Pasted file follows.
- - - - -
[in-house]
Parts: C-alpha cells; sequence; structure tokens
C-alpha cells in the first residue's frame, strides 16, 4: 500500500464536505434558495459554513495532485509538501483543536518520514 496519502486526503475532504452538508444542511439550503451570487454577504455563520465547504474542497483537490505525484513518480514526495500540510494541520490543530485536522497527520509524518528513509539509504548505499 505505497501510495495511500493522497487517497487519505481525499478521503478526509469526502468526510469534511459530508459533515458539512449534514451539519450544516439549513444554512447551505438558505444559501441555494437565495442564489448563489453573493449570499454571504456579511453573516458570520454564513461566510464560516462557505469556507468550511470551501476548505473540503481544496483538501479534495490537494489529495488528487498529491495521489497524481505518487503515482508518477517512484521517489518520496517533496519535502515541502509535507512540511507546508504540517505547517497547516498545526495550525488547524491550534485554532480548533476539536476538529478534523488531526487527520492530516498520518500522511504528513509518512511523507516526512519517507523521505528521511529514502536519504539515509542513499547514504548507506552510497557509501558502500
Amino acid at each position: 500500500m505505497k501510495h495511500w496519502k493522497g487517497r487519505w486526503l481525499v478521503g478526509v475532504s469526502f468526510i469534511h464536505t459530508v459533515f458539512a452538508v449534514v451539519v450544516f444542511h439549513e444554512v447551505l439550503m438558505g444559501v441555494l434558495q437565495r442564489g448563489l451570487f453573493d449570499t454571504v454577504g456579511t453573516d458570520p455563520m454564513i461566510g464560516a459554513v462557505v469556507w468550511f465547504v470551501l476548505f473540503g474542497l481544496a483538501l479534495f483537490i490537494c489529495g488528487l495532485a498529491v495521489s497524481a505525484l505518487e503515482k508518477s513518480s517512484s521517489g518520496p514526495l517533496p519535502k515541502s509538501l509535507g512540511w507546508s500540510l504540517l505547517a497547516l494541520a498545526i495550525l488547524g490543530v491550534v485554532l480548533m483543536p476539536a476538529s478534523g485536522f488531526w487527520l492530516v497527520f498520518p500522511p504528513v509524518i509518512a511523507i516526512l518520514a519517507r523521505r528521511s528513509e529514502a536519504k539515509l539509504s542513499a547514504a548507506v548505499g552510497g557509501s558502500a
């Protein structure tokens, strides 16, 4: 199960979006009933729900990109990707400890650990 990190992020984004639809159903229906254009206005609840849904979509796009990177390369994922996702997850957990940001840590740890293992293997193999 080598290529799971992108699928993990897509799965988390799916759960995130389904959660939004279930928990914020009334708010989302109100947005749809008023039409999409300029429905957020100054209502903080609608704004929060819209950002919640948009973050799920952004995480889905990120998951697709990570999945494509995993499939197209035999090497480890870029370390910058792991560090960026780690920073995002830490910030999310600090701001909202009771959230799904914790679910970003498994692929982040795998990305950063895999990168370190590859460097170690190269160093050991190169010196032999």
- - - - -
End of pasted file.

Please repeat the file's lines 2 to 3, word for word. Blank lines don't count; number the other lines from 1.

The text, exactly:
Parts: C-alpha cells; sequence; structure tokens
C-alpha cells in the first residue's frame, strides 16, 4: 500500500464536505434558495459554513495532485509538501483543536518520514 496519502486526503475532504452538508444542511439550503451570487454577504455563520465547504474542497483537490505525484513518480514526495500540510494541520490543530485536522497527520509524518528513509539509504548505499 505505497501510495495511500493522497487517497487519505481525499478521503478526509469526502468526510469534511459530508459533515458539512449534514451539519450544516439549513444554512447551505438558505444559501441555494437565495442564489448563489453573493449570499454571504456579511453573516458570520454564513461566510464560516462557505469556507468550511470551501476548505473540503481544496483538501479534495490537494489529495488528487498529491495521489497524481505518487503515482508518477517512484521517489518520496517533496519535502515541502509535507512540511507546508504540517505547517497547516498545526495550525488547524491550534485554532480548533476539536476538529478534523488531526487527520492530516498520518500522511504528513509518512511523507516526512519517507523521505528521511529514502536519504539515509542513499547514504548507506552510497557509501558502500